Negative Air Pressure


• Air moves into the room
• Includes: airborne infectious isolation rooms (AIIR), areas
where coughing may be induced (e.g., bronchoscopy suite,
endoscopy suite, sputum induction room)

CDC/HICPAC Guidelines for Environmental Infection Control in Healthcare Facilities, 2003


https://www.cdc.gov/infectioncontrol/guidelines/environmental/index.html
HEALTHCARE-ASSOCIATED INFECTIONS PROGRAM 89

HVAC Maintenance
• Belts, filters, and other moving parts should have scheduled
inspection and maintenance
• Monitor for negative pressure daily when airborne infectious
isolation rooms are in use
• Establish policy and procedure
• Must have component of manual testing if room occupied
• Document and report to Infection Control Committee
• Plan for when readings/results are not within desired
range
• All patient care areas scheduled frequent inspections
• Vents, grates, and air ducts should be periodically cleaned
HEALTHCARE-ASSOCIATED INFECTIONS PROGRAM 90

Water Systems and Infection Prevention


• Stagnant water allows formation of biofilms
• Contain fungi, gram-negative bacteria, legionella, other
organisms
• Infrequently used fixtures are more prone
• Flush and clean sinks, eyewash stations, ice machines regularly
• Do not use tap water to rinse semi-critical devices after
disinfection
• Remove aerators from faucets
• Avoid decorative fountains/ waterfalls
• Monitor dialysis fluid and dialysate monthly
• Pathogen limits are: <200 bacteria/ml for fluid
< 2000 bacteria/ml dialysate
HEALTHCARE-ASSOCIATED INFECTIONS PROGRAM 91

Flood Response
Policies and procedures should
• Define roles of multidisciplinary response team
• Environmental services
• Maintenance/engineering
• Construction company
• Consulting disciplines
• Infection prevention
• Safety
• Define what constitutes a flood
• Identify first responders, escalation determinants, who reports
to local public health, who determines when its safe to go back
into affected space
HEALTHCARE-ASSOCIATED INFECTIONS PROGRAM 92

Infection Prevention During Construction


• Provisions must be made for protection of patients and
staff during renovations or new construction due to
• Generation of moderate to high levels of dust
• Infection Risk to vulnerable patients from
aerosolized organisms (e.g., aspergillosis)

CDC/HICPAC Guidelines for Environmental Infection Control in Healthcare Facilities, 2003


https://www.cdc.gov/infectioncontrol/guidelines/environmental/index.html
HEALTHCARE-ASSOCIATED INFECTIONS PROGRAM 93

Infection Prevention During Construction - 2


• Ensure facility-wide awareness of construction process
• Educate patient care staff on risks, mitigation strategies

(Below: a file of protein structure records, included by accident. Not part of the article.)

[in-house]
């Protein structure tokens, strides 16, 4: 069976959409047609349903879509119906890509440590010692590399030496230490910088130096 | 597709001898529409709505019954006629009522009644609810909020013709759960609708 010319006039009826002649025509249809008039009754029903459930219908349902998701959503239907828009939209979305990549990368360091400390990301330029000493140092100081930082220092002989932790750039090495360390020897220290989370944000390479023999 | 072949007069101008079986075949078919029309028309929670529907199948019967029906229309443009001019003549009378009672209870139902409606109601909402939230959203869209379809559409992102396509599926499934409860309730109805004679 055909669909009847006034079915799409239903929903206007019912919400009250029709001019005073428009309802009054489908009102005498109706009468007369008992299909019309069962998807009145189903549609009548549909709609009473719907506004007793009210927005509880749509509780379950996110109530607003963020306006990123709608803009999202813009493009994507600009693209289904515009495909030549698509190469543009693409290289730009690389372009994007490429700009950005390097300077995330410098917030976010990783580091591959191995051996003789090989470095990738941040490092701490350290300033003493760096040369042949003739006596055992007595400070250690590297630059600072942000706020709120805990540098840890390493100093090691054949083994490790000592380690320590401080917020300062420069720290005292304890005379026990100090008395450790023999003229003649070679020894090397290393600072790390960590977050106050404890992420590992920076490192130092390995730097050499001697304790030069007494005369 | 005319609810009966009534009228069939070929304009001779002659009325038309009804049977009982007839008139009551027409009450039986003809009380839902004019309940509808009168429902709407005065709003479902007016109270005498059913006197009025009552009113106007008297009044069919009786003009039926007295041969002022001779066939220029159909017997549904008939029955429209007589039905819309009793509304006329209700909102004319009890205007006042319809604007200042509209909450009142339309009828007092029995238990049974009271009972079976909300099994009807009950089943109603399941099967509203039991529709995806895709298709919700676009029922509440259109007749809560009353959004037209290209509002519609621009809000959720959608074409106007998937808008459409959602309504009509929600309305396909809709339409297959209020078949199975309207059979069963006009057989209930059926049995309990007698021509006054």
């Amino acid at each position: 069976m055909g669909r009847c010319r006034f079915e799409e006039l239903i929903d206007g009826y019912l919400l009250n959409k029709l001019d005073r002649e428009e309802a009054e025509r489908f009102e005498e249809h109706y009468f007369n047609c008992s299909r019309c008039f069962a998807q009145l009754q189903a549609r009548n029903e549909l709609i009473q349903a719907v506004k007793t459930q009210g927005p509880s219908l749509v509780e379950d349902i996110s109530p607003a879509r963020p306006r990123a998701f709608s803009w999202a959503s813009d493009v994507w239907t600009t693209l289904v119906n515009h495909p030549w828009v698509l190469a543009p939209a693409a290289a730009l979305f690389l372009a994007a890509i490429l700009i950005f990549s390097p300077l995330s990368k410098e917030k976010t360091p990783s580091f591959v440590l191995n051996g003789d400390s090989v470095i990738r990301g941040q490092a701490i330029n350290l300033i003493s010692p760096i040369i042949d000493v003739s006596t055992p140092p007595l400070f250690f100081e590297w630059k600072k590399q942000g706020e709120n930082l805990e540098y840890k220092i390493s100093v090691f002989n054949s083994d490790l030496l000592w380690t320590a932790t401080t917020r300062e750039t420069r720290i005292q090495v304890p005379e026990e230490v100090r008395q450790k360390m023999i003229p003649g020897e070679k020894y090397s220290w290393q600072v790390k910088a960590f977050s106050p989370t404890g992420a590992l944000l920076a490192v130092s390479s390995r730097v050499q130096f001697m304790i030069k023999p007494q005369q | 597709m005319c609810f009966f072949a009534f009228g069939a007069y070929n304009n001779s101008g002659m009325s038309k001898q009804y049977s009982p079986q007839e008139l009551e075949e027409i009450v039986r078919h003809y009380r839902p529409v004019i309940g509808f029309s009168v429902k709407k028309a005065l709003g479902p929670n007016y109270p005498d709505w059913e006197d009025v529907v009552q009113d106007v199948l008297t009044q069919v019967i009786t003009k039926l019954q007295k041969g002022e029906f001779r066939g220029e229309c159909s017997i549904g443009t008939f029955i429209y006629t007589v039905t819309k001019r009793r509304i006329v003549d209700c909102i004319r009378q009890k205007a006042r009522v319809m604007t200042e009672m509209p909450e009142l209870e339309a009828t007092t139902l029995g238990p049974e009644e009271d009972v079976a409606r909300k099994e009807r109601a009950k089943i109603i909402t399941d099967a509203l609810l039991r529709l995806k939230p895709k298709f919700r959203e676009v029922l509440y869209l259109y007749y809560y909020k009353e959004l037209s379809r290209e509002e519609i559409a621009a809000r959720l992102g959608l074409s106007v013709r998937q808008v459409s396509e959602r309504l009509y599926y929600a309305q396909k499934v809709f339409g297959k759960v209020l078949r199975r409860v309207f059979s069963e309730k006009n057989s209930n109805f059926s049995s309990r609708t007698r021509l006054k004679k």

• Mitigation strategies determined by:
• Patient risk (as determined by care area)
• Construction activity level

CDC/HICPAC Guidelines for Environmental Infection Control in Healthcare Facilities, 2003


https://www.cdc.gov/infectioncontrol/guidelines/environmental/index.html
HEALTHCARE-ASSOCIATED INFECTIONS PROGRAM 94

Infection Control Risk Assessment (ICRA) for


Construction
• Develop risk assessment process to monitor and evaluate
renovation and construction projects
• Include all stakeholders in the evaluation process
• Define responsibilities for assessment, monitoring,
enforcement, and evaluation of projects in policy
• Determine who keeps copies and where ICRA will be filed
(e.g., safety department)
• Report status to infection control committee
HEALTHCARE-ASSOCIATED INFECTIONS PROGRAM 95

Environmental Assessment
of Construction Areas
For long-term projects, include:
• Containment barriers made of fire-rated wallboard
supported with stud frame
• Sealed edges of construction area
• Door installed opening into the work area
• Daily rounds by construction supervisor
• Copy of the ICRA posted at the construction site
HEALTHCARE-ASSOCIATED INFECTIONS PROGRAM 96

Risk Categories by Patient Care Areas


• Low Risk
• Office areas, dining hall
• Medium Risk
• Cardiology, echocardiography, endoscopy, nuclear medicine,
physical therapy, radiology, respiratory therapy
• High Risk
• ICU, ED, labor and delivery, specimen labs, nursery, outpatient
surgery, pediatrics, pharmacy, PACU, surgery units
• Highest Risk
• Burn unit, cardiac cath lab, sterile central supply, ICU, medical
units, oncology, operating room, any area for
immunocompromised patients
APIC Infection and Prevention
Manual for Construction and Renovation
HEALTHCARE-ASSOCIATED INFECTIONS PROGRAM 97

Risk Categories by Construction Activity Type

A. Non-invasive activities and inspection


B. Small scale, short duration activities, create minimal dust
C. Generates moderate to high levels of dust, requires
demolition, or removes fixed building components or
assemblies
D. Major demolition and construction projects

APIC Infection and Prevention Manual for Construction and Renovation


HEALTHCARE-ASSOCIATED INFECTIONS PROGRAM 98

Mitigation Activities Determined by


Construction Type and Patient
• Once the risk has been assessed by patient care area ( Low risk
to Highest risk)
and
• The risk by construction activity has been determined ( A-D),
then
• Determine appropriate prevention measures to ensure patient
and staff safety (Class I-IV)*

Sample ICRA and Construction Permit:


http://www.premiersafetyinstitute.org/wp-content/uploads/ICRA-
MatrixColorRevised-091109.pdf
HEALTHCARE-ASSOCIATED INFECTIONS PROGRAM 99

Summary
• Engage with directors of environmental services, sterile
processing, operating room, endoscope services, facilities
management
• Ensure adherence to policies and procedures related to
infection prevention for HVAC, water management, and
construction projects
HEALTHCARE-ASSOCIATED INFECTIONS PROGRAM 100

Questions?
For more information,
please contact any
HAI Liaison IP Team member.

Or email
HAIProgram@cdph.ca.gov